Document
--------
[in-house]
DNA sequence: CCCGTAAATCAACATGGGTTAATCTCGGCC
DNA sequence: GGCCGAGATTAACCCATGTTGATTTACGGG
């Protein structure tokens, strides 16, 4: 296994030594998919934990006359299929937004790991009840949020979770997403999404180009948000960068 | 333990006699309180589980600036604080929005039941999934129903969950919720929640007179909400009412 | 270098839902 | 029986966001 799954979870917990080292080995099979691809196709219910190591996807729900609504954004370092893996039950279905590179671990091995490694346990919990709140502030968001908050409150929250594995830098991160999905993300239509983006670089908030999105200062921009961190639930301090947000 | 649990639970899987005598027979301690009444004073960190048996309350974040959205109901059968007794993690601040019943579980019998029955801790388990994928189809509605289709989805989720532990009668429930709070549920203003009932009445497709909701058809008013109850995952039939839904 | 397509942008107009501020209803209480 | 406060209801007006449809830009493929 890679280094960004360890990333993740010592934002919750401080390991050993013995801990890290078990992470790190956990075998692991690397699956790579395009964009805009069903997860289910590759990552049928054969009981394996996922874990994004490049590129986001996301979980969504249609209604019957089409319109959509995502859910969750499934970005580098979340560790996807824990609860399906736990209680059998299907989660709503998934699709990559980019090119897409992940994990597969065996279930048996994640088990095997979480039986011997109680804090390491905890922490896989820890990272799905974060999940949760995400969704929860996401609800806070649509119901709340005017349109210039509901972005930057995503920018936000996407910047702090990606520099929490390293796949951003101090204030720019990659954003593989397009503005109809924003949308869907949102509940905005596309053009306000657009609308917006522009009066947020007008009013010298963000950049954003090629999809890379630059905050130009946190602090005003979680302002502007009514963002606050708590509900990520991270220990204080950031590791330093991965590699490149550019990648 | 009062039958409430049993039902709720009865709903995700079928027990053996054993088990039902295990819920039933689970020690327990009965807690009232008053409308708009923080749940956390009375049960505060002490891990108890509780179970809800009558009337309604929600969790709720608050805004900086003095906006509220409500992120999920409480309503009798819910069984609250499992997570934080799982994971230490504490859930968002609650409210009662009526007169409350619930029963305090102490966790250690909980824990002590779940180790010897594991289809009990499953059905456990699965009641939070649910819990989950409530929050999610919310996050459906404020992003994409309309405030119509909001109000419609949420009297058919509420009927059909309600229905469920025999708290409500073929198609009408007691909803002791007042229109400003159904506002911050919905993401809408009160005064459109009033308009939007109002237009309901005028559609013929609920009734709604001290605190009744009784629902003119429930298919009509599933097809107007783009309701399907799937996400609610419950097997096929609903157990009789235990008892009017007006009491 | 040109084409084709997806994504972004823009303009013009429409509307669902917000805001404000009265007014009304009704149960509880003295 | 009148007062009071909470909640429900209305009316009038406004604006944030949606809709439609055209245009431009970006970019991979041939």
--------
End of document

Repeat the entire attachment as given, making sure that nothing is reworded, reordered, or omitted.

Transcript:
[in-house]
DNA sequence: CCCGTAAATCAACATGGGTTAATCTCGGCC
DNA sequence: GGCCGAGATTAACCCATGTTGATTTACGGG
């Protein structure tokens, strides 16, 4: 296994030594998919934990006359299929937004790991009840949020979770997403999404180009948000960068 | 333990006699309180589980600036604080929005039941999934129903969950919720929640007179909400009412 | 270098839902 | 029986966001 799954979870917990080292080995099979691809196709219910190591996807729900609504954004370092893996039950279905590179671990091995490694346990919990709140502030968001908050409150929250594995830098991160999905993300239509983006670089908030999105200062921009961190639930301090947000 | 649990639970899987005598027979301690009444004073960190048996309350974040959205109901059968007794993690601040019943579980019998029955801790388990994928189809509605289709989805989720532990009668429930709070549920203003009932009445497709909701058809008013109850995952039939839904 | 397509942008107009501020209803209480 | 406060209801007006449809830009493929 890679280094960004360890990333993740010592934002919750401080390991050993013995801990890290078990992470790190956990075998692991690397699956790579395009964009805009069903997860289910590759990552049928054969009981394996996922874990994004490049590129986001996301979980969504249609209604019957089409319109959509995502859910969750499934970005580098979340560790996807824990609860399906736990209680059998299907989660709503998934699709990559980019090119897409992940994990597969065996279930048996994640088990095997979480039986011997109680804090390491905890922490896989820890990272799905974060999940949760995400969704929860996401609800806070649509119901709340005017349109210039509901972005930057995503920018936000996407910047702090990606520099929490390293796949951003101090204030720019990659954003593989397009503005109809924003949308869907949102509940905005596309053009306000657009609308917006522009009066947020007008009013010298963000950049954003090629999809890379630059905050130009946190602090005003979680302002502007009514963002606050708590509900990520991270220990204080950031590791330093991965590699490149550019990648 | 009062039958409430049993039902709720009865709903995700079928027990053996054993088990039902295990819920039933689970020690327990009965807690009232008053409308708009923080749940956390009375049960505060002490891990108890509780179970809800009558009337309604929600969790709720608050805004900086003095906006509220409500992120999920409480309503009798819910069984609250499992997570934080799982994971230490504490859930968002609650409210009662009526007169409350619930029963305090102490966790250690909980824990002590779940180790010897594991289809009990499953059905456990699965009641939070649910819990989950409530929050999610919310996050459906404020992003994409309309405030119509909001109000419609949420009297058919509420009927059909309600229905469920025999708290409500073929198609009408007691909803002791007042229109400003159904506002911050919905993401809408009160005064459109009033308009939007109002237009309901005028559609013929609920009734709604001290605190009744009784629902003119429930298919009509599933097809107007783009309701399907799937996400609610419950097997096929609903157990009789235990008892009017007006009491 | 040109084409084709997806994504972004823009303009013009429409509307669902917000805001404000009265007014009304009704149960509880003295 | 009148007062009071909470909640429900209305009316009038406004604006944030949606809709439609055209245009431009970006970019991979041939």